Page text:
Nexans designs the most powerful component for Superconducting Current Limiters worldwide
New appliance prevents high short circuit currents in electric networks - Performance tests successfully concluded
Paris, September 10, 2003 - The Superconducting Fault Current Limiter (FCL) is a new appliance for the power engineering sector. FCL will considerably improve the network resistance to short circuit currents. This is an important gain in terms of quality for the energy supply, in particular when taking into account factors like the increasing complexity resulting from deregulation and the integration of renewable sources such as wind and solar energy.
When existing networks are extended, the capacity of the installed protective equipment is often exceeded by the additional fault power. In such cases, the use of a FCL unit can help to reduce costs for the infrastructure or even avoid the installation of new substations. The innovative appliance could also be of outstanding relevance for projects like the modernization of American power networks.
The core of the FCL, i.e. the superconducting components, were designed and built by Nexans in Hürth (Germany), within the framework of an integrated project sponsored by the German Federal Department of Education and Science (BMBF). The superconducting components are tubular parts based on a ceramic compound of Bi (Bismuth), Sr (Strontium), Ca (Calcium) and Cu (Copper). The final components are cut into a double spiral providing a long active length with a compact design.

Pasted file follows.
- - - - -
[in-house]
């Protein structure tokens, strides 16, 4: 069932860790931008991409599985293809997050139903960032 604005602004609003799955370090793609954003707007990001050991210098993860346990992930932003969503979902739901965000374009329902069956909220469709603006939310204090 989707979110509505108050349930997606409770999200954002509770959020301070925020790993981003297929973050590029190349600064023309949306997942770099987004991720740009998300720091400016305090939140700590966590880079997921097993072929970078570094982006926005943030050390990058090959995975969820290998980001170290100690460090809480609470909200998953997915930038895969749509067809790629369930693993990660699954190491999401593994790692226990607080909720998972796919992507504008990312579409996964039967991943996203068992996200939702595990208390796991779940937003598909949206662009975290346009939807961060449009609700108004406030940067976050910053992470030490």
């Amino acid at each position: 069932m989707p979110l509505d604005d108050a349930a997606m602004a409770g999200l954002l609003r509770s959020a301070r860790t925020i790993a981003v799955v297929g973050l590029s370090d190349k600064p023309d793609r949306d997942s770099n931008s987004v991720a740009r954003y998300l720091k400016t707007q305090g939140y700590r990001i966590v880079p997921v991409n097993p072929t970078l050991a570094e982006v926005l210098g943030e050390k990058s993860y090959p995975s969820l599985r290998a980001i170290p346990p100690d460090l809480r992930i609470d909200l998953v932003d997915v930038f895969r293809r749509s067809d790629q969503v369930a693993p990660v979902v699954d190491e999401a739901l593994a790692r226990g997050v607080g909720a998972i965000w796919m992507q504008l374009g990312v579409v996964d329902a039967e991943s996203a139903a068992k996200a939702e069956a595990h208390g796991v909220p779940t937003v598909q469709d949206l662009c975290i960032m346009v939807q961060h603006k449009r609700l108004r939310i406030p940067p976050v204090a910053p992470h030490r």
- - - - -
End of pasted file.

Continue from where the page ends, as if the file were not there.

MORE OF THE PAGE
At the laboratories of the FGH (Research Association for High Voltage Technologies) in Mannheim/Germany and the FZK (Research Center in Karlsruhe/Germany), the superconducting components of Nexans were submitted to tests with varying require-ments. They were e.g. exposed to short circuit currents up to 18,000 A and to an artifi-cial lightning impulse of 75,000 V. All tests proved the effective current limiting capa-bility of the device without causing any defect to the superconductor. Nine components, connected in series, were capable of switching a total power of 1.2 MVA.
Further to these successful tests, Nexans is now working on the 10 MVA demonstrator for the 10 kV network level scheduled to be completed by the end of the year and intended to be tested under field conditions by the German energy operator RWE in the German network.
Nexans is the worldwide leader in the cable industry. The Group brings an extensive range of advanced copper and optical fiber cable solutions to the infrastructure, industry and building markets. Nexans cables and cabling systems can be found in every area of people's lives, from telecommunications and energy networks, to aeronautics, aerospace, automobile, railways, building, petrochemical, medical applications, etc. The program is completed by superconducting materials and components, cryoflex transfer systems and special machinery for the cable industry. With an industrial presence in 28 countries and commercial activities in 65 countries, Nexans employs 17,150 people and had sales in 2002 of euros 4.3 billion. Nexans is listed on the Paris stock exchange. More information on http://www.nexans.com